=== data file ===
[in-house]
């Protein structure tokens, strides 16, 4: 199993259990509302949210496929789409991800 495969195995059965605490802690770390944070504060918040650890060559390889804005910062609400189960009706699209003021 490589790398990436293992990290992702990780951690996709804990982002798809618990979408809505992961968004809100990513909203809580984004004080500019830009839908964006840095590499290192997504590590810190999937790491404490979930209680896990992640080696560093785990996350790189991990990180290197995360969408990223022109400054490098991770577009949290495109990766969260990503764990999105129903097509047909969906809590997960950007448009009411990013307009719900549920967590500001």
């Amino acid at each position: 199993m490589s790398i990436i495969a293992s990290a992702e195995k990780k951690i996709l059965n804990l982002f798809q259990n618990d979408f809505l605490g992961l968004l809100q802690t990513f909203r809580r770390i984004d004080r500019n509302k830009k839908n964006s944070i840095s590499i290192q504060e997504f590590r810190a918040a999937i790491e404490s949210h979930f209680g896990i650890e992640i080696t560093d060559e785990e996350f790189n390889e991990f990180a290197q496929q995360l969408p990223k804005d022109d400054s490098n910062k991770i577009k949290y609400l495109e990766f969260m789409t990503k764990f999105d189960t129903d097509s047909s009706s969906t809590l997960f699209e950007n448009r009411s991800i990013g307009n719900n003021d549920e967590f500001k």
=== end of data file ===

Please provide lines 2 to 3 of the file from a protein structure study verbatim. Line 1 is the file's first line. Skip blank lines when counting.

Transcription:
């Protein structure tokens, strides 16, 4: 199993259990509302949210496929789409991800 495969195995059965605490802690770390944070504060918040650890060559390889804005910062609400189960009706699209003021 490589790398990436293992990290992702990780951690996709804990982002798809618990979408809505992961968004809100990513909203809580984004004080500019830009839908964006840095590499290192997504590590810190999937790491404490979930209680896990992640080696560093785990996350790189991990990180290197995360969408990223022109400054490098991770577009949290495109990766969260990503764990999105129903097509047909969906809590997960950007448009009411990013307009719900549920967590500001």
């Amino acid at each position: 199993m490589s790398i990436i495969a293992s990290a992702e195995k990780k951690i996709l059965n804990l982002f798809q259990n618990d979408f809505l605490g992961l968004l809100q802690t990513f909203r809580r770390i984004d004080r500019n509302k830009k839908n964006s944070i840095s590499i290192q504060e997504f590590r810190a918040a999937i790491e404490s949210h979930f209680g896990i650890e992640i080696t560093d060559e785990e996350f790189n390889e991990f990180a290197q496929q995360l969408p990223k804005d022109d400054s490098n910062k991770i577009k949290y609400l495109e990766f969260m789409t990503k764990f999105d189960t129903d097509s047909s009706s969906t809590l997960f699209e950007n448009r009411s991800i990013g307009n719900n003021d549920e967590f500001k």